Home Forum The Making of Ghost Villages in Uttarakhand

The Making of Ghost Villages in Uttarakhand

126
0
SHARE

By Devendra Kumar Budakoti

The phenomenon of Ghost Villages in the hill areas of Uttarakhand has been making news for many years now. Analyses are being done, without any grasp of the ground reality or an understanding of development sociology.

We have to examine the development pattern in the hills to comprehend the emergence of ghost villages. The advent of what is called the ‘Money Order Economy’ in the early 1970s right up to the late 1980s was an indicator that rural development schemes were faulty. The migration trends from the 1980s shown in census reports establish that the hills still lacked basic infrastructure of roads, communication and basic amenities like drinking water and electricity; there was also poor accessibility to health services, besides low standards of school education. Today better employment statuses of the people outside their village led to permanent migration leading to what is now known as ‘Ghost Villages’ in the hills.

Some reports say that people have abandoned agricultural activities due to the damage caused to crops at regular intervals by wild animals, particularly wild boars and monkeys. This is far from the actual reality. Migration started much before the issue of wild animals destroying the crops and low agriculture yield came up. If families had to buy everything from the market, then why live in the discomfort of the village with all the drudgery, particularly faced by women folk? As the ‘pension generation’ moved to urban centres with their married children, the natural outcome was villages turning ghost.

Initially those exposed to and living ‘outside’ became the role model for one and all; leading to what is called the ‘Pull Factor’ in the 1950s to 1960s especially for the group which had school education. In the later decades, it was the ‘Push Factor’ that led the villagers to migrate for basic livelihood.

Agriculture never went into the stage of ‘Green Revolution’ due to limitation of land, infrastructure and thereby no forward and backward linkages. As land was not consolidated, cash crops, horticulture and other plantation activities did not come up.

The situation of agriculture never changed in the hills. It remained traditional and at subsistence level. It did not sustain the food security of the growing population. The villages in the plains developed as they were linked to the market and factory systems. Also in the plains, animal husbandry – dairy, poultry, goatery, linked the villages to urban centres. Agriculture markets and cooperatives came up, thus adding to the income and infrastructure development of the area. The factory system also added value to the agriculture produce. This process did not take place in the hill villages and as no surplus come from agriculture and/or animal husbandry, the villages remained poor and underdeveloped.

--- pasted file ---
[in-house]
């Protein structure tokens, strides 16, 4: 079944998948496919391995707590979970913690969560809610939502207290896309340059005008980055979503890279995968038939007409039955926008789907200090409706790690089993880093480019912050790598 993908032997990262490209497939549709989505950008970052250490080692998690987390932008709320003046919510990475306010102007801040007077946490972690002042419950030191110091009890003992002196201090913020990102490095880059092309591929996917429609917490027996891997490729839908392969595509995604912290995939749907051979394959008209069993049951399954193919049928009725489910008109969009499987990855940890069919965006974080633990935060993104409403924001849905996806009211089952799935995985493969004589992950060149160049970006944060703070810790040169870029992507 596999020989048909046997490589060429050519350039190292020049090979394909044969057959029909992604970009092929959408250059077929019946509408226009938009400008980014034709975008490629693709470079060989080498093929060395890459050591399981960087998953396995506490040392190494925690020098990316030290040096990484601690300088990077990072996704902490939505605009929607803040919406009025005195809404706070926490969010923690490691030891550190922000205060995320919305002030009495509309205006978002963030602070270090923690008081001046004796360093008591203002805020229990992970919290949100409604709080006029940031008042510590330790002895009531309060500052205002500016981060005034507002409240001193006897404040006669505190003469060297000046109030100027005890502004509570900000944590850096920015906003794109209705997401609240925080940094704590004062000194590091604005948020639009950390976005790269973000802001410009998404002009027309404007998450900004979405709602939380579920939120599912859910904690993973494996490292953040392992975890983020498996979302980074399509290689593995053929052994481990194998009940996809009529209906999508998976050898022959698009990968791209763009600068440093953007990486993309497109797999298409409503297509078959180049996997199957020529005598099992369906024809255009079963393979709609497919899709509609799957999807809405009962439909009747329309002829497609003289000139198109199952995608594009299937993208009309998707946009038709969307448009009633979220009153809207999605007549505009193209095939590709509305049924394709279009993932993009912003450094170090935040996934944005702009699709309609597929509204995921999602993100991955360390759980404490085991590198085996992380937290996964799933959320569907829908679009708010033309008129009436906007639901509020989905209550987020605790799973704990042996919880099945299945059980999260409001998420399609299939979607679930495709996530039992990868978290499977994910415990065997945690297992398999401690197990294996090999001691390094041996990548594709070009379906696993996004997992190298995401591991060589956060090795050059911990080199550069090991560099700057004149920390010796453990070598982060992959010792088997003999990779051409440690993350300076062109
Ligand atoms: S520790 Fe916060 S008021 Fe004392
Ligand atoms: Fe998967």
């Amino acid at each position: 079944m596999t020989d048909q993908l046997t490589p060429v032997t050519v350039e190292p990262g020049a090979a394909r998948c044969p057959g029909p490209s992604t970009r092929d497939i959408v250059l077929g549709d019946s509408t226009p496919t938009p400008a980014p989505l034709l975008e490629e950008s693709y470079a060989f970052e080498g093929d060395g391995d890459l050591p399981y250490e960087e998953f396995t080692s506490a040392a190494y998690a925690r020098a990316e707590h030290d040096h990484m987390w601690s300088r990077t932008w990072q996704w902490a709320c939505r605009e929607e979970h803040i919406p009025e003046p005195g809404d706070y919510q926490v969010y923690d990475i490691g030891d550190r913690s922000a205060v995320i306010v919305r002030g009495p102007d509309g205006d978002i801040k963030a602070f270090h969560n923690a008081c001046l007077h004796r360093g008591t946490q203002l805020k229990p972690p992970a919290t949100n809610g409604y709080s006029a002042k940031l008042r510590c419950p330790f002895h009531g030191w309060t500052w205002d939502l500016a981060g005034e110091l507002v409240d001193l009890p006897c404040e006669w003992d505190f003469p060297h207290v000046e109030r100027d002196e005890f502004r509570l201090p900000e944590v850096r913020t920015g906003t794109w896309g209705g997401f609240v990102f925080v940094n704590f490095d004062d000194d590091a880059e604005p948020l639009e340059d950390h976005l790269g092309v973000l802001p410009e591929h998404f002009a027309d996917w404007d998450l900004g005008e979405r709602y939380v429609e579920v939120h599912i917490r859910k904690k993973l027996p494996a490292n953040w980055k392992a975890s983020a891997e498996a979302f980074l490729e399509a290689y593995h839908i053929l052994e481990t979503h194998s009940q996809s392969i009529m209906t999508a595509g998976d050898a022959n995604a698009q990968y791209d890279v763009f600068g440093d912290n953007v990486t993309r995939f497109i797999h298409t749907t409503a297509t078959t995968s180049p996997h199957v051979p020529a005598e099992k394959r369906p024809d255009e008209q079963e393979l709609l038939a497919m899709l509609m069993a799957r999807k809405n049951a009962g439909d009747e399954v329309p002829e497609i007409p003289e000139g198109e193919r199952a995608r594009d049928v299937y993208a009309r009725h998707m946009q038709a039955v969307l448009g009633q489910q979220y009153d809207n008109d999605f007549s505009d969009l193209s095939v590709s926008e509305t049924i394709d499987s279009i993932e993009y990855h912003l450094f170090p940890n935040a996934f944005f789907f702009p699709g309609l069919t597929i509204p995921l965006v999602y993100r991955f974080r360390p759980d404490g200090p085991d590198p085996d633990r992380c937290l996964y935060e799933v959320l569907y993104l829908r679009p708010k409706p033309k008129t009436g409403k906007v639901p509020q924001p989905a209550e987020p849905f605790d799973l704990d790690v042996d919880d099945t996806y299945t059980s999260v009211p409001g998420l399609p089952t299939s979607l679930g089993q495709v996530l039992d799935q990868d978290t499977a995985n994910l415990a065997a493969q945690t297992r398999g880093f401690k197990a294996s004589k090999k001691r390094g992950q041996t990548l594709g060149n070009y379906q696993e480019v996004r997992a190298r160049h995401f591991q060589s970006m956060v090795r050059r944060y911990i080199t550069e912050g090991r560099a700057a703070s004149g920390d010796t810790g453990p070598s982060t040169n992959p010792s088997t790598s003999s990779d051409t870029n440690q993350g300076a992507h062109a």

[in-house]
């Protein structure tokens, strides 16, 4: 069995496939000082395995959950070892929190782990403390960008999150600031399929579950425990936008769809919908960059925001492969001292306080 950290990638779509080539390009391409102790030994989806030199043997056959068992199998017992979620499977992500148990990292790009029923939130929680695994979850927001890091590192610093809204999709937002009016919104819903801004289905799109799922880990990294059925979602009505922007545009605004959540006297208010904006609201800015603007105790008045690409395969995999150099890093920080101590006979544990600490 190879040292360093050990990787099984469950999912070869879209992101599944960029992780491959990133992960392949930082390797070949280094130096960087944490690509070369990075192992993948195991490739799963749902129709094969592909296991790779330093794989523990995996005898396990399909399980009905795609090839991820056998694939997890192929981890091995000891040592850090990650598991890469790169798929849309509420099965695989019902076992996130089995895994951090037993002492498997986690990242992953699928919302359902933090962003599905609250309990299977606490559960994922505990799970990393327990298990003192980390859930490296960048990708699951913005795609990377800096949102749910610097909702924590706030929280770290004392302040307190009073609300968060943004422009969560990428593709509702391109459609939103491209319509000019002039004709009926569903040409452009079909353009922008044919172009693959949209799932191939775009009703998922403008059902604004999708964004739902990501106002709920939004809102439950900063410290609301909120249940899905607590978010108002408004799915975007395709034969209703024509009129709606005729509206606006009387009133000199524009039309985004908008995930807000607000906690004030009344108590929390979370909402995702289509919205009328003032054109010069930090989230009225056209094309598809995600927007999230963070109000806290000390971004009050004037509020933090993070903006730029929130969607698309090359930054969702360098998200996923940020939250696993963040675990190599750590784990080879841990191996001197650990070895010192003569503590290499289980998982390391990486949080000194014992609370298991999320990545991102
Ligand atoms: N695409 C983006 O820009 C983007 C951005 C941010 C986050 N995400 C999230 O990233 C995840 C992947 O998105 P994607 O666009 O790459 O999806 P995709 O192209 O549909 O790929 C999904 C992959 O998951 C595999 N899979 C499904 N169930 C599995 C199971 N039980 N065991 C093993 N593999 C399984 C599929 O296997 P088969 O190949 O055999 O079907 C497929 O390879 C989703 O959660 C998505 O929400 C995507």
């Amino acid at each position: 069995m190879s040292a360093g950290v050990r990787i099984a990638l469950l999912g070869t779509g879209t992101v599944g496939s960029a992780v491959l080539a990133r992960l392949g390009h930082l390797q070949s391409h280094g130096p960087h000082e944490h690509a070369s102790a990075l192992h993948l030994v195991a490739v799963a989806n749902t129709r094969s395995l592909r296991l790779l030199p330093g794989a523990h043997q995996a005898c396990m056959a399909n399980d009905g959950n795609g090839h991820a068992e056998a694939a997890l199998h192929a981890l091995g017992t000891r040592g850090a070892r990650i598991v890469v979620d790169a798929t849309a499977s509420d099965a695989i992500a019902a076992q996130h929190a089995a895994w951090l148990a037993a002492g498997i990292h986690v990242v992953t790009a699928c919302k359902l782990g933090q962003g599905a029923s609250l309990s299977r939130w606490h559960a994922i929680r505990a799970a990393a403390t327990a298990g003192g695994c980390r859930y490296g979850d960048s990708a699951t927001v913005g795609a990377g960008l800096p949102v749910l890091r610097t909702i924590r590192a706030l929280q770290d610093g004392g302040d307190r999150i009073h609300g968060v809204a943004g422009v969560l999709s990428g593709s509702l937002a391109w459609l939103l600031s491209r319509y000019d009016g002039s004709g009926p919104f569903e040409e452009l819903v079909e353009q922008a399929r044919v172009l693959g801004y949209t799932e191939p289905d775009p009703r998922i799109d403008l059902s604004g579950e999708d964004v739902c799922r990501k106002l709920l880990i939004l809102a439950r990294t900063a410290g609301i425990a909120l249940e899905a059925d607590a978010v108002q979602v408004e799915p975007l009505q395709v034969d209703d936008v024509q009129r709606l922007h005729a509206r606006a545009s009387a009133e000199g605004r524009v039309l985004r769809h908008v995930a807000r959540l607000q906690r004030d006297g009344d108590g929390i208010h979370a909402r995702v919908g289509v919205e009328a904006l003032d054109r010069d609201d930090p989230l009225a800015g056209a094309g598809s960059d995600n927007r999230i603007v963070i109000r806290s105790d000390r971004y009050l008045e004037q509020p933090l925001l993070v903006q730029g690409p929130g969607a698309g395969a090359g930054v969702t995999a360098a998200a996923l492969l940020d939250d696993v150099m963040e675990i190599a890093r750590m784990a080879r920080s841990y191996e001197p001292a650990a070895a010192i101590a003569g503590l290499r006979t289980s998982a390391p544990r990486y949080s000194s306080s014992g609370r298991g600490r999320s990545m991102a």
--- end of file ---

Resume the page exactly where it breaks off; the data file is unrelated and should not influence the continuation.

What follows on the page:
Tourism came up on its own in the hill stations, much before the state’s formation. The pilgrimage tourism has been there for many generations, but it has not generated enough jobs for the locals. With the state capital in Dehradun, the whole government machinery came tumbling down to the plains. The ramifications of these developments were inconceivable and also sometimes beyond the cognitive framework of the policy makers and planners.

One can imagine the level and status of development and employment, that after 18 years of the state formation, we are witnessing the abandonment of village after village, now aptly called ghost villages.

Today with roads, electricity, bridges across streams and comparatively better health and educational accessibility, the migratory trend has not stopped. Now it’s too late; the damage has been done; ghost villages will continue to come up. Families have left for urban centres, where the new generations and even the older ones have got used to the comfort of the ‘new homes’ and urban amenities; now there is no turning back. There is nothing left there, except memories, also kept alive by the songs of Narendra Singh Negi, for the generation which has a history of living in the hill village.

However, the question is – Why are migrants living in comfort zones worried about migration? Let it remain, as the slogan goes, ‘Uttarakhand-Abode of Gods’- Devabhumi!

(The author is a sociologist and is an alumnus of Jawaharlal Nehru University, New Delhi. His research work is quoted in books of Nobel Laureate Prof Amartya Sen)